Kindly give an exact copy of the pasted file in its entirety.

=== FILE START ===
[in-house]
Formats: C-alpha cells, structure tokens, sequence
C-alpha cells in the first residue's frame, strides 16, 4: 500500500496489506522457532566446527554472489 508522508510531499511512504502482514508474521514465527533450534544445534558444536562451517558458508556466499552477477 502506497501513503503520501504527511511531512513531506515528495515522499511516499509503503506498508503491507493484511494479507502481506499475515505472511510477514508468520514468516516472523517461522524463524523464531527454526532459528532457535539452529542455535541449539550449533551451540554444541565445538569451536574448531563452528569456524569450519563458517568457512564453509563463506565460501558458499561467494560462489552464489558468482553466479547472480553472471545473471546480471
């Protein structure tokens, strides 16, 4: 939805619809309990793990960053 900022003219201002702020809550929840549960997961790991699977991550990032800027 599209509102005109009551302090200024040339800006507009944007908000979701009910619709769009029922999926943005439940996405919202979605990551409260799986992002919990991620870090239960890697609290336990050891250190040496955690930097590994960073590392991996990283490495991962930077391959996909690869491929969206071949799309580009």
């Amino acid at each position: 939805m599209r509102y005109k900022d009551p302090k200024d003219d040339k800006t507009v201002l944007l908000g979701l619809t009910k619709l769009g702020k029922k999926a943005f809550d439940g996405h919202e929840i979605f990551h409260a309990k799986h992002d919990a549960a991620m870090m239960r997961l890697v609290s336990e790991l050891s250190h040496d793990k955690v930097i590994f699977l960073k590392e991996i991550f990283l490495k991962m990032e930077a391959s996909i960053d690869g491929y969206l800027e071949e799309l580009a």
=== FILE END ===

[in-house]
Formats: C-alpha cells, structure tokens, sequence
C-alpha cells in the first residue's frame, strides 16, 4: 500500500496489506522457532566446527554472489 508522508510531499511512504502482514508474521514465527533450534544445534558444536562451517558458508556466499552477477 502506497501513503503520501504527511511531512513531506515528495515522499511516499509503503506498508503491507493484511494479507502481506499475515505472511510477514508468520514468516516472523517461522524463524523464531527454526532459528532457535539452529542455535541449539550449533551451540554444541565445538569451536574448531563452528569456524569450519563458517568457512564453509563463506565460501558458499561467494560462489552464489558468482553466479547472480553472471545473471546480471
């Protein structure tokens, strides 16, 4: 939805619809309990793990960053 900022003219201002702020809550929840549960997961790991699977991550990032800027 599209509102005109009551302090200024040339800006507009944007908000979701009910619709769009029922999926943005439940996405919202979605990551409260799986992002919990991620870090239960890697609290336990050891250190040496955690930097590994960073590392991996990283490495991962930077391959996909690869491929969206071949799309580009």
């Amino acid at each position: 939805m599209r509102y005109k900022d009551p302090k200024d003219d040339k800006t507009v201002l944007l908000g979701l619809t009910k619709l769009g702020k029922k999926a943005f809550d439940g996405h919202e929840i979605f990551h409260a309990k799986h992002d919990a549960a991620m870090m239960r997961l890697v609290s336990e790991l050891s250190h040496d793990k955690v930097i590994f699977l960073k590392e991996i991550f990283l490495k991962m990032e930077a391959s996909i960053d690869g491929y969206l800027e071949e799309l580009a």